Detectable lung cancer can take 20 years to develop, and the poorest countries in the study had an average age of death of 54. OSU researchers suggest heavy smokers in these countries can sometimes die before tumors attributable to lung cancer become apparent.

"If the life expectancies were the same in all of the countries we reviewed, it's possible we would see a consistent relationship between PAH emissions and ," said Simonich, an OSU professor of environmental and molecular toxicology.

The study, "Association of Carcinogenic Polycyclic Aromatic Hydrocarbon Emissions and Smoking with Lung Cancer Mortality Rates on a Global Scale," was recently published in the journal Environmental Science and Toxicology.

The Pacific Northwest National Laboratories in Richland, Wash. assisted with calculating the statistical associations between data used in the study. The National Institutes of Environmental Health Sciences funded the research through OSU's Superfund Research Program.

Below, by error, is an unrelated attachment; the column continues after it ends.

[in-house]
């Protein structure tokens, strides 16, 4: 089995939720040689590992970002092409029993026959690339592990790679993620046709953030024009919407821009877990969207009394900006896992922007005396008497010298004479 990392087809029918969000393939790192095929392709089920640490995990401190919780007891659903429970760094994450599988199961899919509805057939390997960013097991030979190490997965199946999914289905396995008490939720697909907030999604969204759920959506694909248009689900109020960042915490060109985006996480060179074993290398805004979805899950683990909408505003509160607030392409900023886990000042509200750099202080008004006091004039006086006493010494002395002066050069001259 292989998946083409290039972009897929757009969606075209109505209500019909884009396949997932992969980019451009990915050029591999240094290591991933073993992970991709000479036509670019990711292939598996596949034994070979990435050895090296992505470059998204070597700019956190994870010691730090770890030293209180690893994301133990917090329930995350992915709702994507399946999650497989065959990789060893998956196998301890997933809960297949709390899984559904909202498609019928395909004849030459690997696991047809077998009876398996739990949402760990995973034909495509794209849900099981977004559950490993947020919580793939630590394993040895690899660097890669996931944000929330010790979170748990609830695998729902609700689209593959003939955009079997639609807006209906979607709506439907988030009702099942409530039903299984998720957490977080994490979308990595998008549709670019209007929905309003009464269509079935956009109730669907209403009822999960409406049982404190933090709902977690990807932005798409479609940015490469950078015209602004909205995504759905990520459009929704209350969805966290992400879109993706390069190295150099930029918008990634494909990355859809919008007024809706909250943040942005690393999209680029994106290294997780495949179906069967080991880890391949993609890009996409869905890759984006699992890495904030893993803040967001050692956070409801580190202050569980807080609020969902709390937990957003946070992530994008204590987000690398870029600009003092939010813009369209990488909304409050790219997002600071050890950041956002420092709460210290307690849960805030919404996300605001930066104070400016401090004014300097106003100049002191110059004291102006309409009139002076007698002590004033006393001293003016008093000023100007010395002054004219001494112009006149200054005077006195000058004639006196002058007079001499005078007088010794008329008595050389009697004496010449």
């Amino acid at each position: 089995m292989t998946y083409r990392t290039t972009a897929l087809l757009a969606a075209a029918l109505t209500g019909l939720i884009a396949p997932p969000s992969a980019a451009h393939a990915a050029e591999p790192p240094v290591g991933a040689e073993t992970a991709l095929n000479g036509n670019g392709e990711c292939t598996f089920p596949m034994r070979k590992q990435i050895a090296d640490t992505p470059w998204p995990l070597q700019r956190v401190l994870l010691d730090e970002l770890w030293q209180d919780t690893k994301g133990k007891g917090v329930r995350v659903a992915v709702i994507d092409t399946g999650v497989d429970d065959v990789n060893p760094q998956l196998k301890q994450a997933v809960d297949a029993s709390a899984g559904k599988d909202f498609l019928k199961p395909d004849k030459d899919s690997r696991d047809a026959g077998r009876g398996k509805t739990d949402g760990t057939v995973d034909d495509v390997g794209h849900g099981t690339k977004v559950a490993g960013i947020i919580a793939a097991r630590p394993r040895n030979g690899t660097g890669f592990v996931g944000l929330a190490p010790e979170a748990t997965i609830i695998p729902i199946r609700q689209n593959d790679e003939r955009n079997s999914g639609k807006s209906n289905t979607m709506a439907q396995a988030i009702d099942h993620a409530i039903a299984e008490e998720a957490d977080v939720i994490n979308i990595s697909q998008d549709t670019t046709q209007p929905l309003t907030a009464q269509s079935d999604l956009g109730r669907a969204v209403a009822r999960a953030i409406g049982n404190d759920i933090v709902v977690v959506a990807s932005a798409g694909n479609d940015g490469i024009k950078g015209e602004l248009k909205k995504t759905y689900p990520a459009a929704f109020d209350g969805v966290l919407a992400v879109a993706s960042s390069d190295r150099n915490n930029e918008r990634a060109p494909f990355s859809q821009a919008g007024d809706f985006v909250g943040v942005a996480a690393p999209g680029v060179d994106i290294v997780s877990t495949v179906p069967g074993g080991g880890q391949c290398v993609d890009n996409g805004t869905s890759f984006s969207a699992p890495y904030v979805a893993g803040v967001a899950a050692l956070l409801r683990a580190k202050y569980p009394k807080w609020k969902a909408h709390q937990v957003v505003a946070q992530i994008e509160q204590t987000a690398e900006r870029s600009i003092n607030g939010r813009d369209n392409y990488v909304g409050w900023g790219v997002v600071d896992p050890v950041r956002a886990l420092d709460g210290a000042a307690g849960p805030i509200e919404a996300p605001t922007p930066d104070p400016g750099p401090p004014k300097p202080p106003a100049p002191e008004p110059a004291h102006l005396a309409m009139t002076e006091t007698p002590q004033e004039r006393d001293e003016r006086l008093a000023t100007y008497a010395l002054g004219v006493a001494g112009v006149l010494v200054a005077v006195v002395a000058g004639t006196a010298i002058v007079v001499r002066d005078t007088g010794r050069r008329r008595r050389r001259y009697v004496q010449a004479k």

Cancer is the second-leading cause of death worldwide. Lung cancer accounts for 12 percent of all cancer diagnoses and is the leading cancer killer of men and second among women, according to the American Cancer Society.

Explore further: Lung cancer mortality rates linked to primary care provider density

Related Stories

Lung cancer mortality rates linked to primary care provider density

April 22, 2013
Lung cancer remains the leading cause of cancer-related deaths and is tied as the third leading cause of death overall in industrialized countries. Within the United States, several groups identified by race, sex, and socioeconomic ...

Asbestos exposure, asbestosis, and smoking combined greatly increase lung cancer risk

April 12, 2013